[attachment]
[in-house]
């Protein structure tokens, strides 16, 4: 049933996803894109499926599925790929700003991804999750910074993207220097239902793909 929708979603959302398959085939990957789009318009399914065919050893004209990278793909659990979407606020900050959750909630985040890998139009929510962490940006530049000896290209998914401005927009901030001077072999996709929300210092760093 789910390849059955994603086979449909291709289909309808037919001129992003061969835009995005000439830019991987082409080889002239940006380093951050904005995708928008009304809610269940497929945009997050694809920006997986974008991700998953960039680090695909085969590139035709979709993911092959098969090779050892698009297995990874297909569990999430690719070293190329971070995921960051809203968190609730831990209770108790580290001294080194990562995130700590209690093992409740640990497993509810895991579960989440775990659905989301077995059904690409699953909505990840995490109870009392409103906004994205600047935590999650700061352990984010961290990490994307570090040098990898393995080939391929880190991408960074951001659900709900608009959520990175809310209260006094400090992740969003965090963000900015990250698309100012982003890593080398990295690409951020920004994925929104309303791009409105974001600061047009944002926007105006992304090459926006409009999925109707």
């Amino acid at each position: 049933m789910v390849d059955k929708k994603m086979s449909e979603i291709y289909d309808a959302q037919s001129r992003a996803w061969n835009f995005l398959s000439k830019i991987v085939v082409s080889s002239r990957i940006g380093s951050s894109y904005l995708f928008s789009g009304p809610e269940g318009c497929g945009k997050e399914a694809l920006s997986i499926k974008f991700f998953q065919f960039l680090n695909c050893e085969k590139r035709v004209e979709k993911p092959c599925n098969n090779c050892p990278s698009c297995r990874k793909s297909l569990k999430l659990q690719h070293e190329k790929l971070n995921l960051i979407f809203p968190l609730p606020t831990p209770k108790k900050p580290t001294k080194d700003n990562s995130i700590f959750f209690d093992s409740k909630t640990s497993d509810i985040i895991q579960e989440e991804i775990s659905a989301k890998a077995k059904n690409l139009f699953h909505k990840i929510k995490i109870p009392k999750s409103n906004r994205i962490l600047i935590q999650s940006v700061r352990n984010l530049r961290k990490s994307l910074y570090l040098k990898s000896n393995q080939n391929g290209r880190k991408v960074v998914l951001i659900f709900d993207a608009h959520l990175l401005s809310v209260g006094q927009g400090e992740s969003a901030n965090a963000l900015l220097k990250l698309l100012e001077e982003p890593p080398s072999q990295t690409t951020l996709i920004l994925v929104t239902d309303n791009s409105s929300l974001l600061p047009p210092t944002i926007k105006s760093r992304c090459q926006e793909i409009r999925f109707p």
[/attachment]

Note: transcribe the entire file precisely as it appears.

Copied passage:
[in-house]
């Protein structure tokens, strides 16, 4: 049933996803894109499926599925790929700003991804999750910074993207220097239902793909 929708979603959302398959085939990957789009318009399914065919050893004209990278793909659990979407606020900050959750909630985040890998139009929510962490940006530049000896290209998914401005927009901030001077072999996709929300210092760093 789910390849059955994603086979449909291709289909309808037919001129992003061969835009995005000439830019991987082409080889002239940006380093951050904005995708928008009304809610269940497929945009997050694809920006997986974008991700998953960039680090695909085969590139035709979709993911092959098969090779050892698009297995990874297909569990999430690719070293190329971070995921960051809203968190609730831990209770108790580290001294080194990562995130700590209690093992409740640990497993509810895991579960989440775990659905989301077995059904690409699953909505990840995490109870009392409103906004994205600047935590999650700061352990984010961290990490994307570090040098990898393995080939391929880190991408960074951001659900709900608009959520990175809310209260006094400090992740969003965090963000900015990250698309100012982003890593080398990295690409951020920004994925929104309303791009409105974001600061047009944002926007105006992304090459926006409009999925109707």
């Amino acid at each position: 049933m789910v390849d059955k929708k994603m086979s449909e979603i291709y289909d309808a959302q037919s001129r992003a996803w061969n835009f995005l398959s000439k830019i991987v085939v082409s080889s002239r990957i940006g380093s951050s894109y904005l995708f928008s789009g009304p809610e269940g318009c497929g945009k997050e399914a694809l920006s997986i499926k974008f991700f998953q065919f960039l680090n695909c050893e085969k590139r035709v004209e979709k993911p092959c599925n098969n090779c050892p990278s698009c297995r990874k793909s297909l569990k999430l659990q690719h070293e190329k790929l971070n995921l960051i979407f809203p968190l609730p606020t831990p209770k108790k900050p580290t001294k080194d700003n990562s995130i700590f959750f209690d093992s409740k909630t640990s497993d509810i985040i895991q579960e989440e991804i775990s659905a989301k890998a077995k059904n690409l139009f699953h909505k990840i929510k995490i109870p009392k999750s409103n906004r994205i962490l600047i935590q999650s940006v700061r352990n984010l530049r961290k990490s994307l910074y570090l040098k990898s000896n393995q080939n391929g290209r880190k991408v960074v998914l951001i659900f709900d993207a608009h959520l990175l401005s809310v209260g006094q927009g400090e992740s969003a901030n965090a963000l900015l220097k990250l698309l100012e001077e982003p890593p080398s072999q990295t690409t951020l996709i920004l994925v929104t239902d309303n791009s409105s929300l974001l600061p047009p210092t944002i926007k105006s760093r992304c090459q926006e793909i409009r999925f109707p």